Can You Skydive at Night?

Wednesday, January 31, 2024

In the heart-pounding world of skydiving, the excitement of jumping into the unknown draws certain adventure enthusiasts. After a skydive, the line of the unobtainable becomes blurred and the possibilities might even seem limitless. New experiences inspire a number of new questions to come to mind, including “Can you skydive at night?” In this article, we’ll unravel the mysteries surrounding night skydiving and shed a little light on the possibilities of soaring among the stars.

The Allure of Night Skydiving

Skydiving Video, Camera Flyer at Oklahoma Skydiving

Why would you want to skydive at night? Night skydiving possesses an irresistible charm and excitement that sparks the curiosity of many skydivers and thrill-seekers alike. Imagine the exhilarating feeling of freefalling through the darkness, the realm of the unknown, surrounded by starlight. Night jumps can add a new experience, an extra challenge, and are educational and fun! However, this means that they require greater care on all fronts.

Can You Skydive at Night?

So, can you go skydiving at night? The answer is a resounding Yes! You can indeed skydive at night! Unfortunately, tandem skydivers are not permitted to perform night jumps – for safety reasons, of course!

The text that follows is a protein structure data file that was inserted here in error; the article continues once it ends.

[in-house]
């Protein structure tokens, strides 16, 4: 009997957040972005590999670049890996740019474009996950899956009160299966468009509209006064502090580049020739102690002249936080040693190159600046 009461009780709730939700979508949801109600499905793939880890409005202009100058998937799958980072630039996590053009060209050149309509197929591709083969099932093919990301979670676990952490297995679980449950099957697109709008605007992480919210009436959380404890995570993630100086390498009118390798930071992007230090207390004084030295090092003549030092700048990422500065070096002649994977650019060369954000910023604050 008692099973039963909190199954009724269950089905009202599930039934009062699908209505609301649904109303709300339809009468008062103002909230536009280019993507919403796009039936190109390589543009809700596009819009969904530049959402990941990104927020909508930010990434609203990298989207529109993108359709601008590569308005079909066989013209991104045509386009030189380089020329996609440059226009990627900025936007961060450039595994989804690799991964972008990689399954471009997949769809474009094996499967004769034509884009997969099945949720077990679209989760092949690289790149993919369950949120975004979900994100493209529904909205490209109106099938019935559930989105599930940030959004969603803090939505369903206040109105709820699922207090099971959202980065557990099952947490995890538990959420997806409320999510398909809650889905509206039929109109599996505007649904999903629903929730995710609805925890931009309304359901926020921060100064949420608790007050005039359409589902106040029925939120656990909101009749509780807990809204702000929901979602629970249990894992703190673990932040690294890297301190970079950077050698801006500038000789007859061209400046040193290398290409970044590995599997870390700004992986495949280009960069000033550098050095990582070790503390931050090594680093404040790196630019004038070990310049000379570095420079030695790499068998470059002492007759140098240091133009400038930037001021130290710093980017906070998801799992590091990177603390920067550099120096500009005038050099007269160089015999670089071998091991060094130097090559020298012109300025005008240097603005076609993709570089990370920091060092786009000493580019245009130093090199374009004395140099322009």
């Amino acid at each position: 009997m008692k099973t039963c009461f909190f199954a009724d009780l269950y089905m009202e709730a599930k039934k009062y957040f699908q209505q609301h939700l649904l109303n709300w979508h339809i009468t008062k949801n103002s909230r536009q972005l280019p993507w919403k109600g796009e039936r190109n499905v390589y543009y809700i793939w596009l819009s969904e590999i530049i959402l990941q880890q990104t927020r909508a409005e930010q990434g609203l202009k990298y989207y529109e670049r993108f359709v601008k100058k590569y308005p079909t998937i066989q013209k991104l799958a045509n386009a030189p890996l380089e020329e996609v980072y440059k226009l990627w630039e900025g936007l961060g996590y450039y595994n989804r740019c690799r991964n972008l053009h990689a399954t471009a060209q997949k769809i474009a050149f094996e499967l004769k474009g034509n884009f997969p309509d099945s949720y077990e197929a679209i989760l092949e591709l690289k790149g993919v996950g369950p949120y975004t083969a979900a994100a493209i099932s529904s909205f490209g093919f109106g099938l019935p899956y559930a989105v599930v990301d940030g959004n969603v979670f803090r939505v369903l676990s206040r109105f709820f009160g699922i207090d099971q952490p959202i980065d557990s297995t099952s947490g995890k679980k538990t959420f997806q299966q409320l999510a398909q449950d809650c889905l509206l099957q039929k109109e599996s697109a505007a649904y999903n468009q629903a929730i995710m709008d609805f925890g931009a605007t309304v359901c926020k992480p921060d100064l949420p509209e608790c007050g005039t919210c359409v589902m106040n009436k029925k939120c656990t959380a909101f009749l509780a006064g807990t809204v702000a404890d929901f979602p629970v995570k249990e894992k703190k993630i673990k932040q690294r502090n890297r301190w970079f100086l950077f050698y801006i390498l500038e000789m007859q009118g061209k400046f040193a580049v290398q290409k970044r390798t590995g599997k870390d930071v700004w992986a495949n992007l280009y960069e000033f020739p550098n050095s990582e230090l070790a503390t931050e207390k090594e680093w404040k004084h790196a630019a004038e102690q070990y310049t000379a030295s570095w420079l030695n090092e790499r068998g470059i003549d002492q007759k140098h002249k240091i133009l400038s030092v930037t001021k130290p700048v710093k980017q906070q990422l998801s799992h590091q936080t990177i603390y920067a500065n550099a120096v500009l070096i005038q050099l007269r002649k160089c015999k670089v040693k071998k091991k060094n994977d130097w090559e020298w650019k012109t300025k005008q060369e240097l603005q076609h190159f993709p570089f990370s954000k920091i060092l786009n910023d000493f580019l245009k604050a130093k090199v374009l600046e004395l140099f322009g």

Night time skydiving elevates risk due to a variety of factors including a more limited field of vision. We are in the business of mitigating risk, which is why tandem skydives at night are not currently offered in the United States. Only experienced skydivers with specific certifications are permitted to perform night jumps with the right amount of equipment and preparation.

What is Considered a Night Jump?

According to the United States Parachute Association (USPA) and the Federal Aviation Administration (FAA), any jumps between official sunset and official sunrise are considered night jumps. Additionally, for those looking to meet license requirements or establish official world records, night jumps must take place between one hour after official sunset and one hour before official sunrise.

Night Skydiving Requirements

If you intend on participating in night skydiving, you will be required to present valid paperwork to prove that you are a USPA-certified B licensed skydiver or higher. B licensed skydivers must have: 

  • Completed at least 50 jumps
  • Accumulated at least 30 minutes of freefall time
  • Landed within 33 feet of target center on 10 jumps
  • Completed a planned formation on 10 formation skydives (or 10 formation freefly skydives) with five jumps involving at least three participants
  • Documented live water training with full equipment
  • Completed all requirements listed on the USPA Canopy Piloting Proficiency Card
  • Passed the written USPA B license exam conducted by a current USPA I, Examiner, Safety & Training Advisor (S&TA), Judge, or USPA Board member 

Participants are also required to complete a comprehensive briefing by a USPA S&TA, Examiner, or Instructor who has completed two night jumps, immediately prior to the intended night jump.